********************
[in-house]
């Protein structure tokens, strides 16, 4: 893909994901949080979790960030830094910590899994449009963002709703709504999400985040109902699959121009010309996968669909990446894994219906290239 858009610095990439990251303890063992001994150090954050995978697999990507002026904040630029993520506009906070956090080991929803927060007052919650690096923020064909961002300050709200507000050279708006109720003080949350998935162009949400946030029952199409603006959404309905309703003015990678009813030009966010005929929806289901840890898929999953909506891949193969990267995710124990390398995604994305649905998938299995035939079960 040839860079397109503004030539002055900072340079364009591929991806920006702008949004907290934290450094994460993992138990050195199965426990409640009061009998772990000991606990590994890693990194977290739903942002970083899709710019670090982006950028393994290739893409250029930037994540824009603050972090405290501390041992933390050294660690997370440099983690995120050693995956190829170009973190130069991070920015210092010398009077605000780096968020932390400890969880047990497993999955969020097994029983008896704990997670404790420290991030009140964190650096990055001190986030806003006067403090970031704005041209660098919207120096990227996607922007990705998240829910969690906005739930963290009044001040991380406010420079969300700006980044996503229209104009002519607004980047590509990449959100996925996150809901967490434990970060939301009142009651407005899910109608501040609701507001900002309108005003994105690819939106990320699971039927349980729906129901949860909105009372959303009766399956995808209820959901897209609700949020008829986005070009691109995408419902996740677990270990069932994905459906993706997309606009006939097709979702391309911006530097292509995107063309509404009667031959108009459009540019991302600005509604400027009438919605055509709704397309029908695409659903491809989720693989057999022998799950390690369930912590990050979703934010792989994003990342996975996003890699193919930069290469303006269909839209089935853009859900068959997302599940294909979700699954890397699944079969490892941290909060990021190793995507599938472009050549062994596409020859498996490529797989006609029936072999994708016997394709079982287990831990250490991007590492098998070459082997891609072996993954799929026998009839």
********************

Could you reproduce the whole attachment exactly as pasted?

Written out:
[in-house]
């Protein structure tokens, strides 16, 4: 893909994901949080979790960030830094910590899994449009963002709703709504999400985040109902699959121009010309996968669909990446894994219906290239 858009610095990439990251303890063992001994150090954050995978697999990507002026904040630029993520506009906070956090080991929803927060007052919650690096923020064909961002300050709200507000050279708006109720003080949350998935162009949400946030029952199409603006959404309905309703003015990678009813030009966010005929929806289901840890898929999953909506891949193969990267995710124990390398995604994305649905998938299995035939079960 040839860079397109503004030539002055900072340079364009591929991806920006702008949004907290934290450094994460993992138990050195199965426990409640009061009998772990000991606990590994890693990194977290739903942002970083899709710019670090982006950028393994290739893409250029930037994540824009603050972090405290501390041992933390050294660690997370440099983690995120050693995956190829170009973190130069991070920015210092010398009077605000780096968020932390400890969880047990497993999955969020097994029983008896704990997670404790420290991030009140964190650096990055001190986030806003006067403090970031704005041209660098919207120096990227996607922007990705998240829910969690906005739930963290009044001040991380406010420079969300700006980044996503229209104009002519607004980047590509990449959100996925996150809901967490434990970060939301009142009651407005899910109608501040609701507001900002309108005003994105690819939106990320699971039927349980729906129901949860909105009372959303009766399956995808209820959901897209609700949020008829986005070009691109995408419902996740677990270990069932994905459906993706997309606009006939097709979702391309911006530097292509995107063309509404009667031959108009459009540019991302600005509604400027009438919605055509709704397309029908695409659903491809989720693989057999022998799950390690369930912590990050979703934010792989994003990342996975996003890699193919930069290469303006269909839209089935853009859900068959997302599940294909979700699954890397699944079969490892941290909060990021190793995507599938472009050549062994596409020859498996490529797989006609029936072999994708016997394709079982287990831990250490991007590492098998070459082997891609072996993954799929026998009839």